"NATO's activity in Afghanistan should be more open, especially regarding its partners and Russia, which bears most of the responsibility for protecting Europe from the flow of heroin from Afghanistan," Mr. Ivanov added.
He noted that basic success in destroying the drug infrastructure in Afghanistan has not been achieved.
"This is connected to the fact that there has not been any progress in building a civil society in Afghanistan or in finally dismantling the terrorist infrastructure," Mr. Ivanov said.
"It is necessary to understand that a civil society cannot develop on the basis of drugs, and if a civil society and a normal, civilized economy does not develop, the hunt for Bin Laden will be pointless, because if he is caught, someone else will immediately take his place," he said.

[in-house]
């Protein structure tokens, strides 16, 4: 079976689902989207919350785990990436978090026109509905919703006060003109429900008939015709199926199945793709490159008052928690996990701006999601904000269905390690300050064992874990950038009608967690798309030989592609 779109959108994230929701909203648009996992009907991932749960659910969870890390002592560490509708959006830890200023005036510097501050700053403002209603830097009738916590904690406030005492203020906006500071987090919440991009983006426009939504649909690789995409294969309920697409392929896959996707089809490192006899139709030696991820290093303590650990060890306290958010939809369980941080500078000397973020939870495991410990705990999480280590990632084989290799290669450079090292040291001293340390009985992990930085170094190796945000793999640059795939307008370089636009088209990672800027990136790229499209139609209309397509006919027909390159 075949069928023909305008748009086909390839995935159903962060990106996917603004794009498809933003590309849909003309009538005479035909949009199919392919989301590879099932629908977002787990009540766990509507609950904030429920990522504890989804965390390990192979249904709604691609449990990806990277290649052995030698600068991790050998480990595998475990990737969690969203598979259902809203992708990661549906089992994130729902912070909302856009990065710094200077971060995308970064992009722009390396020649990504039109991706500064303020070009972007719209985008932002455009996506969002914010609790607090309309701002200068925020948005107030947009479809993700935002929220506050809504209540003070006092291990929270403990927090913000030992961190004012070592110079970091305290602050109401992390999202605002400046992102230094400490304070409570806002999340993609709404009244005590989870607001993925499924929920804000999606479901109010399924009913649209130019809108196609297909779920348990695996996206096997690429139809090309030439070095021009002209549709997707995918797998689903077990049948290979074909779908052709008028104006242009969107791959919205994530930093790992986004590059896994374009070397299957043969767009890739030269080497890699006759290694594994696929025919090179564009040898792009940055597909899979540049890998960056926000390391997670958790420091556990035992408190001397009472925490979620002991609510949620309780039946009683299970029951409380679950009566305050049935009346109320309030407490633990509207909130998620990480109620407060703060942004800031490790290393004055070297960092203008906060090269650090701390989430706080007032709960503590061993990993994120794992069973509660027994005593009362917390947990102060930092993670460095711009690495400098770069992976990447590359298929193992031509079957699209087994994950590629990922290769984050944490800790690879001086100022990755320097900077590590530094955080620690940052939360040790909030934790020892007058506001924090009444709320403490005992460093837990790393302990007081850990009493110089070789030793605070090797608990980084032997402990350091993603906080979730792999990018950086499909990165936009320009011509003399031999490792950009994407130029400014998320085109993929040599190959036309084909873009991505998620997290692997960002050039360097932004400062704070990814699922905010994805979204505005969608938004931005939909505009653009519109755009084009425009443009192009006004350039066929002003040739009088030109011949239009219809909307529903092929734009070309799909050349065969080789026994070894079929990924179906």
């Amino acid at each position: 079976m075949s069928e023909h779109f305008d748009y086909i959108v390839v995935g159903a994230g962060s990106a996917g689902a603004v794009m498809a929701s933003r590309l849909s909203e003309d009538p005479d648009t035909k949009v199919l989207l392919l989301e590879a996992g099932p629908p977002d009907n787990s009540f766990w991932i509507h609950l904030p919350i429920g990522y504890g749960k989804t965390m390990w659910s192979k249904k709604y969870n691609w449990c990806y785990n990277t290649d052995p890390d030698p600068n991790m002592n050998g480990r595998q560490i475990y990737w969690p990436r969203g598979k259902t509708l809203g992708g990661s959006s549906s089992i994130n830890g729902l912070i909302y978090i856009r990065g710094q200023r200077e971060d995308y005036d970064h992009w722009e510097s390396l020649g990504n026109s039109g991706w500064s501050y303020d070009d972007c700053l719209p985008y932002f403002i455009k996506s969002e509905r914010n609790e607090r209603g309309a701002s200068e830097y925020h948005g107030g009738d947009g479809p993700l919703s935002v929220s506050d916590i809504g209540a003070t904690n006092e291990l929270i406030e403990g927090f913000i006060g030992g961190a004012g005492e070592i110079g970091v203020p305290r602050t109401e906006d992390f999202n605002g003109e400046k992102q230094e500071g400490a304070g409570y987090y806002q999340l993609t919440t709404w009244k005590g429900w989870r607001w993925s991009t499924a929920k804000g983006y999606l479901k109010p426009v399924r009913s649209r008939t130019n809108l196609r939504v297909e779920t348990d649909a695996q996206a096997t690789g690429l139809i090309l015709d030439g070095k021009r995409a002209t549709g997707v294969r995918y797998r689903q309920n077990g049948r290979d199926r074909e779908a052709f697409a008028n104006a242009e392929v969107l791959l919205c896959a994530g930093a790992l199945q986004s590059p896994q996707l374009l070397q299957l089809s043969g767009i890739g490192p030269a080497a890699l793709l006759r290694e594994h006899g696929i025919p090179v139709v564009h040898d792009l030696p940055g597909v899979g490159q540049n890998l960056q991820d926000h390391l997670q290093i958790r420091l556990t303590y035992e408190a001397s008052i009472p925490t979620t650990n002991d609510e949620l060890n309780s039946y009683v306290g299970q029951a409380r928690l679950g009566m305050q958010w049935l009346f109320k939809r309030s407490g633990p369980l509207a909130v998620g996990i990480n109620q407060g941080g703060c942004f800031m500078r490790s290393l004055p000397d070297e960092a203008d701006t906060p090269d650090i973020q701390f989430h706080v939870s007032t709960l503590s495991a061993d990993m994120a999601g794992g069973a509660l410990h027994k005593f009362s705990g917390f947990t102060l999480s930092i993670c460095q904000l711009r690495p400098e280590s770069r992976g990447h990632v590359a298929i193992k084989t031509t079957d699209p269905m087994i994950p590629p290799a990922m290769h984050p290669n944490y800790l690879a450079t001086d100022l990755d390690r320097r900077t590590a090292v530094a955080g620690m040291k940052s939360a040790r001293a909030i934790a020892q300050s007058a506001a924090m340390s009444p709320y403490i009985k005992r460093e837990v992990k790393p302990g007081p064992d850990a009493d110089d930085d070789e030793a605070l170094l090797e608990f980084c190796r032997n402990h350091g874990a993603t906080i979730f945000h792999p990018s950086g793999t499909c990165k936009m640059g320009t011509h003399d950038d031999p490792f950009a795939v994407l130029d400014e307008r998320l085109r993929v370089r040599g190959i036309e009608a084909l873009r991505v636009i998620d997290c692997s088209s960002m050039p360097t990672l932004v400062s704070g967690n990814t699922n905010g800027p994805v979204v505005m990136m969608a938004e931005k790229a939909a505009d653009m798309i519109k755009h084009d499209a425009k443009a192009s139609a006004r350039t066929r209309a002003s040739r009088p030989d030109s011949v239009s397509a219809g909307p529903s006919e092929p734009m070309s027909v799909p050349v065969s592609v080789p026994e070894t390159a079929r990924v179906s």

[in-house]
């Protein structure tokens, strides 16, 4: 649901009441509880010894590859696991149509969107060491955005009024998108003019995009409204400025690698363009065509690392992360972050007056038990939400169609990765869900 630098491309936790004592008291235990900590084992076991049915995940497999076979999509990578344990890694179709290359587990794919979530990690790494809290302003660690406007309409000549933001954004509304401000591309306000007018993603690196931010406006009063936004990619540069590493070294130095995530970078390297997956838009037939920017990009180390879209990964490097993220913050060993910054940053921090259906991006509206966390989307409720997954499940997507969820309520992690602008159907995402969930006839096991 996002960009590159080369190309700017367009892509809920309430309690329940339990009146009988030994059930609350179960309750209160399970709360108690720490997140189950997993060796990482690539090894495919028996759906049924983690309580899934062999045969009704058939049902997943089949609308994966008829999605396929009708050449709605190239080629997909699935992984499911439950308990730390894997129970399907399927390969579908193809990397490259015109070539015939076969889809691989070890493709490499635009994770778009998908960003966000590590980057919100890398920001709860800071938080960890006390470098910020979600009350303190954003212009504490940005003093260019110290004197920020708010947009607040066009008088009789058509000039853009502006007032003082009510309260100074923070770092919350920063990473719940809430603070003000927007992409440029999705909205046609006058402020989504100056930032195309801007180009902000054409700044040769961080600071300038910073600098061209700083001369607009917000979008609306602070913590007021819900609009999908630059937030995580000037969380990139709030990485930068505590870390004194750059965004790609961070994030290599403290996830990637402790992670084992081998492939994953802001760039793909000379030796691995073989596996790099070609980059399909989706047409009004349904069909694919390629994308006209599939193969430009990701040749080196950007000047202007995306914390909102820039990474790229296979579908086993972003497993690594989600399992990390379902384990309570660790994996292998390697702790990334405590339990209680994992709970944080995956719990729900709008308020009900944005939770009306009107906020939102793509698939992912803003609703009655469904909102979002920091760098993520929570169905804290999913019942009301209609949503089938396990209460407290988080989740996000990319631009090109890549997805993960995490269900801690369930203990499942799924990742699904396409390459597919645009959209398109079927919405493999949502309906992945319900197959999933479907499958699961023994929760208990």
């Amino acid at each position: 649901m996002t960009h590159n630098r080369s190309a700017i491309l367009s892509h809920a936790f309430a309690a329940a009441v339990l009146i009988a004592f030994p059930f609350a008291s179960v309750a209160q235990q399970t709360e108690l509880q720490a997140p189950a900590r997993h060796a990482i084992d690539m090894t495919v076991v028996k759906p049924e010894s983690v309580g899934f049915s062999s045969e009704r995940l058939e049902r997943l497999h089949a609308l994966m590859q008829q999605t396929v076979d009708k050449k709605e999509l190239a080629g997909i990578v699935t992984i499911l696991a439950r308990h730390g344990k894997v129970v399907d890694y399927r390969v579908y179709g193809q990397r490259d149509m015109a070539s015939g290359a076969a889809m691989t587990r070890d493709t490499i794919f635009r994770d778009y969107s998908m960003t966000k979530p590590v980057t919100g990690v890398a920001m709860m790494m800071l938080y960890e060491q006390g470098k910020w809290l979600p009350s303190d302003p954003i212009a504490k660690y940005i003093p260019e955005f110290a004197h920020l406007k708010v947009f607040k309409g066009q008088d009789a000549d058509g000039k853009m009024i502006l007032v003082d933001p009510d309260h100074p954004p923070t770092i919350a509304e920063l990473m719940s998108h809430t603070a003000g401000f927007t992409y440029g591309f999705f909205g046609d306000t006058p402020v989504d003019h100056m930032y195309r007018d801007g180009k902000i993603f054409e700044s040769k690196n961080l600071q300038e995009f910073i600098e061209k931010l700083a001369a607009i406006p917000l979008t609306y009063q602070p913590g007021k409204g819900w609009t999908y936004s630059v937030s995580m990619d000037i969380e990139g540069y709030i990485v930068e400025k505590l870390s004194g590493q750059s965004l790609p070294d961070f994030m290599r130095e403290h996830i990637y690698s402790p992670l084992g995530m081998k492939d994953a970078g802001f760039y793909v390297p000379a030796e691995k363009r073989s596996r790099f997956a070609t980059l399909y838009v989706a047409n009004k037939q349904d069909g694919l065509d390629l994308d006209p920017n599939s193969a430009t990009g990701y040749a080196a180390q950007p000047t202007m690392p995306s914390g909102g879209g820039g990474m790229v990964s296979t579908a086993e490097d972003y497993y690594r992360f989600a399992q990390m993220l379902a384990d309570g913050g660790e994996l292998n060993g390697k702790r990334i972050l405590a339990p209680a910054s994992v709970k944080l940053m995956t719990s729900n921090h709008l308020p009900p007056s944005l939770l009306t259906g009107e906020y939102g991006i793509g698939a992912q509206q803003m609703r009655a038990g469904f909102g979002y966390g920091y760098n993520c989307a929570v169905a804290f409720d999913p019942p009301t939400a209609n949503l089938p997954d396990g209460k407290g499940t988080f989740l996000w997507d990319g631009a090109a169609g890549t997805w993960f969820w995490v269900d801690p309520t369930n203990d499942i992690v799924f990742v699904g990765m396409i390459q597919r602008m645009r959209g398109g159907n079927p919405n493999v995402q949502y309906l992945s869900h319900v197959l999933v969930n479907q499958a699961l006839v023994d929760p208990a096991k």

"We have the right to regard ourselves as part of the anti-terrorist coalition in Afghanistan, because our frontier guards stand on the Tajik-Afghan border and support the flanks of the anti-terrorist group," pointed out the Russian minister.
According to him, Russia considers its primary goal is to support the Afghan government without attempts of a political dictatorship.
"This also concerns the sphere of military-technological cooperation: the total size of Russia's free aid to Afghanistan today is $39 million," Mr. Ivanov noted.
According to him, this money was aimed at the creation of a proper Afghan army which must establish order in the country.